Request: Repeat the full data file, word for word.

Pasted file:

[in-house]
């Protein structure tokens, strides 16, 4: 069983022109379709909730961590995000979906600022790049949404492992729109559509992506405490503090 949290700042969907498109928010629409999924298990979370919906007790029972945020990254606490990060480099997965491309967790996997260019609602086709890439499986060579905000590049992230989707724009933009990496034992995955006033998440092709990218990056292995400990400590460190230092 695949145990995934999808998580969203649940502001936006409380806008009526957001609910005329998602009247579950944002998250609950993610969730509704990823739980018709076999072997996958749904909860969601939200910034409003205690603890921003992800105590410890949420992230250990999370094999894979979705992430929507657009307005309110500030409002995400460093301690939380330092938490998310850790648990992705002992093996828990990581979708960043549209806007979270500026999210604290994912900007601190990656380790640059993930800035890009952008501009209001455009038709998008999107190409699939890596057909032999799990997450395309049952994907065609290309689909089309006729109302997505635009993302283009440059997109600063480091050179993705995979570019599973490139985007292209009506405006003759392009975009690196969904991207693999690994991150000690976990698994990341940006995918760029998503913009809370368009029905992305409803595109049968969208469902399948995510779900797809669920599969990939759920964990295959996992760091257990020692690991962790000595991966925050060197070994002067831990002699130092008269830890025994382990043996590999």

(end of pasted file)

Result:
[in-house]
């Protein structure tokens, strides 16, 4: 069983022109379709909730961590995000979906600022790049949404492992729109559509992506405490503090 949290700042969907498109928010629409999924298990979370919906007790029972945020990254606490990060480099997965491309967790996997260019609602086709890439499986060579905000590049992230989707724009933009990496034992995955006033998440092709990218990056292995400990400590460190230092 695949145990995934999808998580969203649940502001936006409380806008009526957001609910005329998602009247579950944002998250609950993610969730509704990823739980018709076999072997996958749904909860969601939200910034409003205690603890921003992800105590410890949420992230250990999370094999894979979705992430929507657009307005309110500030409002995400460093301690939380330092938490998310850790648990992705002992093996828990990581979708960043549209806007979270500026999210604290994912900007601190990656380790640059993930800035890009952008501009209001455009038709998008999107190409699939890596057909032999799990997450395309049952994907065609290309689909089309006729109302997505635009993302283009440059997109600063480091050179993705995979570019599973490139985007292209009506405006003759392009975009690196969904991207693999690994991150000690976990698994990341940006995918760029998503913009809370368009029905992305409803595109049968969208469902399948995510779900797809669920599969990939759920964990295959996992760091257990020692690991962790000595991966925050060197070994002067831990002699130092008269830890025994382990043996590999």